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Periodontitis can disrupt gut microbiota by inducing dysbiosis

Recent studies have shown that periodontitis may disrupt the homeostasis of gut microbiota by inducing dysbiosis (Image: Canva)

Fri. 29 March 2024


Periodontitis is a chronic oral inflammatory condition, commenced by the accumulation of pathogenic dental plaque biofilm above and below the gingival margin. Microbial dysbiosis may result in a chronic non-resolving and destructive inflammatory response which is characterized by the destruction of tooth-supporting tissues, such as the alveolar bone and periodontal ligament, and further leading to tooth loss. Recent studies suggest that periodontitis can disrupt the homeostasis of the healthy gut microbiota.

Potential pathways of gut translocation of oral pathobionts

The oral bacteria from the oral cavity can be translocated to the gut mucosa through the following two potential routes:

  1. Hematogenous spread
    • Oral bacteria can spread systemically through a hematogenous route.
    • Mechanical injuries in the oral cavity can result in the dissemination of oral bacteria into the systemic circulation.
    • Hematogenously inoculated Fusobacteria strains are more thriving in colonization in the gut tumor than gavaged strains, implying the circulatory system plays a major route in oral bacteria dissemination.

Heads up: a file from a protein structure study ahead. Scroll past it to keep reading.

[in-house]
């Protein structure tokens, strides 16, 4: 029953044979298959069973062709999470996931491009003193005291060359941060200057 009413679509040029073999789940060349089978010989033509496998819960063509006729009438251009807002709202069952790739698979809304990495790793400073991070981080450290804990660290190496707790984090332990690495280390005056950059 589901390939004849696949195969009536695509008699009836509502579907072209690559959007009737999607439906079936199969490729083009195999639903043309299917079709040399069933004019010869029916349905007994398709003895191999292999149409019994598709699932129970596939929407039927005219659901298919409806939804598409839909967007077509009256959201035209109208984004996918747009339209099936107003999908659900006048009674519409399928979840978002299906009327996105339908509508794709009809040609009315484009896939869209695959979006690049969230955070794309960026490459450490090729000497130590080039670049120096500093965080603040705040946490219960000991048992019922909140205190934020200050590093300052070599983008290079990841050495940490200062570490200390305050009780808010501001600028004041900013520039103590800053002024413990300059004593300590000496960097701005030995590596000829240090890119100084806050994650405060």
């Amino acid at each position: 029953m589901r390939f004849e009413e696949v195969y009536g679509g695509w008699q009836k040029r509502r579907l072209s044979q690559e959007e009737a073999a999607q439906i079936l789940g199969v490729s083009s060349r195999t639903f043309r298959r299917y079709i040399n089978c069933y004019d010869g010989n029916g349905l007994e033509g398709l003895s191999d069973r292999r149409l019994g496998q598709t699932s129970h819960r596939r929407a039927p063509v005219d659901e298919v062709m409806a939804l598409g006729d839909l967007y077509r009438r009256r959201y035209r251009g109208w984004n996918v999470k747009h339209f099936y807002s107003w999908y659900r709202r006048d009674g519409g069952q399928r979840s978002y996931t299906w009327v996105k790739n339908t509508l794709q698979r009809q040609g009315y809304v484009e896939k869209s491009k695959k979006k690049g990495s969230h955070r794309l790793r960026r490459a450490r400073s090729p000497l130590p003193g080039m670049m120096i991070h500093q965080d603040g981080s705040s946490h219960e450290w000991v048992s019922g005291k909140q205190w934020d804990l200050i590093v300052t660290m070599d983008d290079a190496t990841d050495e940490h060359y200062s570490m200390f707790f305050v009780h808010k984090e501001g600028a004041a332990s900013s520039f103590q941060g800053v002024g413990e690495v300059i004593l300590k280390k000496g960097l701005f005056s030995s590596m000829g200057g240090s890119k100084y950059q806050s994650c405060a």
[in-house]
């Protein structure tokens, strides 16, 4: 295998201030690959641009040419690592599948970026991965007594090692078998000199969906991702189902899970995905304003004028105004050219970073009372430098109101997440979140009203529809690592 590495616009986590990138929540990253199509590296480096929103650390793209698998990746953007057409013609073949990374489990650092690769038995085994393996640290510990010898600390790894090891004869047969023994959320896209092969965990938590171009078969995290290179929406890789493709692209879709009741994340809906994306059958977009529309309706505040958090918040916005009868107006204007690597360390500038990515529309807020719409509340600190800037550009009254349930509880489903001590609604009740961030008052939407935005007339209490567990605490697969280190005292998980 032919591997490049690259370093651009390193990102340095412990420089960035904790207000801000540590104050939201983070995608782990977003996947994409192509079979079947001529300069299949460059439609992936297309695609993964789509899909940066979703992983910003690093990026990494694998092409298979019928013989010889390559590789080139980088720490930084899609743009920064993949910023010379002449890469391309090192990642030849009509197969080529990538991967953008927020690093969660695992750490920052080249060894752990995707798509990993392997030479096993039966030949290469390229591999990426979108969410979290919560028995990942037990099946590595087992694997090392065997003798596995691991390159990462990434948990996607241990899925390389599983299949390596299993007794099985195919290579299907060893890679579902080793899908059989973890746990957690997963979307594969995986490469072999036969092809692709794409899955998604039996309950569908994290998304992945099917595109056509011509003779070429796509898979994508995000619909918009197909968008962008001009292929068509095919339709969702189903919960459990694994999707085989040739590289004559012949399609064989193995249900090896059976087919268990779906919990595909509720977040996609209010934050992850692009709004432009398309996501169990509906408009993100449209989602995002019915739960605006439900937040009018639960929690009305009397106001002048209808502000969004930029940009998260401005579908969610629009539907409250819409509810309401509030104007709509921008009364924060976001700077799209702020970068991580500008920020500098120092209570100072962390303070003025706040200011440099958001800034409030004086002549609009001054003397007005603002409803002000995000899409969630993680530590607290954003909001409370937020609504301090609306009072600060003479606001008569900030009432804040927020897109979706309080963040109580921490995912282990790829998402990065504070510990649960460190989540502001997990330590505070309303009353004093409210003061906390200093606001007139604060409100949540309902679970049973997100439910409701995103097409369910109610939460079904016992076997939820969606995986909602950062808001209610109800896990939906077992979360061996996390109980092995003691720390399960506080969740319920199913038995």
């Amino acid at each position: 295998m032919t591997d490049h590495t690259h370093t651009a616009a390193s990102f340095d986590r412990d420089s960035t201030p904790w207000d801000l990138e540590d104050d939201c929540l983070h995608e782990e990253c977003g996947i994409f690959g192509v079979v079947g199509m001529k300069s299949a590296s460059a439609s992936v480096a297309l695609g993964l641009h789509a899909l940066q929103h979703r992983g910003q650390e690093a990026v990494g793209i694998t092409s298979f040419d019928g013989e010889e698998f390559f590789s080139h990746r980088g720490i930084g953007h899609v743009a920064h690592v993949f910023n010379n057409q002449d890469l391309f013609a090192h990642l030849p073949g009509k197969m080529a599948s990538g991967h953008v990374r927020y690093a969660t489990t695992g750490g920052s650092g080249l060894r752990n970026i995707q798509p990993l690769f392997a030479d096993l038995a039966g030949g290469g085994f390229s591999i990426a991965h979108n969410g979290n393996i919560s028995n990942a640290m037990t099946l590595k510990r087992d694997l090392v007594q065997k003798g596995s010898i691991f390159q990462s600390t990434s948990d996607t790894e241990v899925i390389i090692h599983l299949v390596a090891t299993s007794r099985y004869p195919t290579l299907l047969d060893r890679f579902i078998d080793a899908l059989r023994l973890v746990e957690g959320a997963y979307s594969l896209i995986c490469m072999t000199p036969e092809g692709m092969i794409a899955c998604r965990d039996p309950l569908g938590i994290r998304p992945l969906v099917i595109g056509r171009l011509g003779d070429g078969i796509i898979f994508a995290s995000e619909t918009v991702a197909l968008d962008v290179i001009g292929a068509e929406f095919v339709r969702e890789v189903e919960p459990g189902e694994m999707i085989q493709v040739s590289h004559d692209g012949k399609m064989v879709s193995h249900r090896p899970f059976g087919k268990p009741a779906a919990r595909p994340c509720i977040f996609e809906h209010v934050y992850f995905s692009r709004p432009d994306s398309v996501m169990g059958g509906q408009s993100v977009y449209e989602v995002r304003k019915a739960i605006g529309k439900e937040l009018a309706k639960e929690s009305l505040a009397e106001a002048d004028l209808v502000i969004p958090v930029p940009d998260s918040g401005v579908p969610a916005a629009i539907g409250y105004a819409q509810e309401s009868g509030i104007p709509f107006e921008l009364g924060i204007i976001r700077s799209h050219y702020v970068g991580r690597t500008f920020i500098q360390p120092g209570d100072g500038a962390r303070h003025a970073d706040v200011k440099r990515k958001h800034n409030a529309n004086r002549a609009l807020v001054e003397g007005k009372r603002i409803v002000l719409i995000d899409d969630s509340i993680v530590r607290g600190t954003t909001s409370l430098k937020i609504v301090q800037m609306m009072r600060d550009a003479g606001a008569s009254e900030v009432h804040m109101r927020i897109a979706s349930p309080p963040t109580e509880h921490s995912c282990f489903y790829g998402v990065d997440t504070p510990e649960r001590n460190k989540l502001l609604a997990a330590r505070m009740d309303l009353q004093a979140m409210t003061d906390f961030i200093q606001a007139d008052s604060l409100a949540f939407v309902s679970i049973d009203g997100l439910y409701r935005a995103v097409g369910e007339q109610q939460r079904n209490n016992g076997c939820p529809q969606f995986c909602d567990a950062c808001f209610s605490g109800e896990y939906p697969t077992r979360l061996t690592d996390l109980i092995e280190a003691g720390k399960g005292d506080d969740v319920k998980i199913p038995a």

• Oral bacteria can seize and remain inside dendritic cells and macrophages, indicating the hijacking of host immune cells to serve as Trojan horses for the spread of bacteria from the oral to the gut mucosa.
  2. Enteral dissemination
    • An individual can swallow around 600 times a day and synthesize ~1.5 L of saliva containing 1.5x10^12 oral bacteria.
    • More than half of the oral bacterial species have been detected in the gut, indicating oral–gut translocation of oral bacteria even in healthy people.
    • Generally, oral bacteria poorly colonize in the healthy gastrointestinal tract (GIT) because of the multiple barriers conferred by the healthy gut.
    • Gastric acidity is the first barrier against the translocation of oral bacteria to the gut mucosa.
    • Oral bacteria translocation can also be observed in patients who have gastric achlorhydria, gastroesophageal reflux disease, and gastritis after gastric surgery.
    • Various types of oral pathogens, like P. gingivalis, can survive in the acidic environment of the stomach and pass through the gut barrier.
    • Thus, the prevention of the enteral transmission of oral pathogens is the primary defense mechanism.
    • Secondly, maintaining the gut's harmonious microbial structure is crucial for avoiding ectopic colonization by ingested oral bacteria, since the gut resident microbiota confers resistance to colonization.
    • Factors responsible for gut microbiota dysbiosis include gut inflammation, artificial sweeteners, diets, and antibiotic treatment.

Microbial routes of direct gut colonization by oral pathogens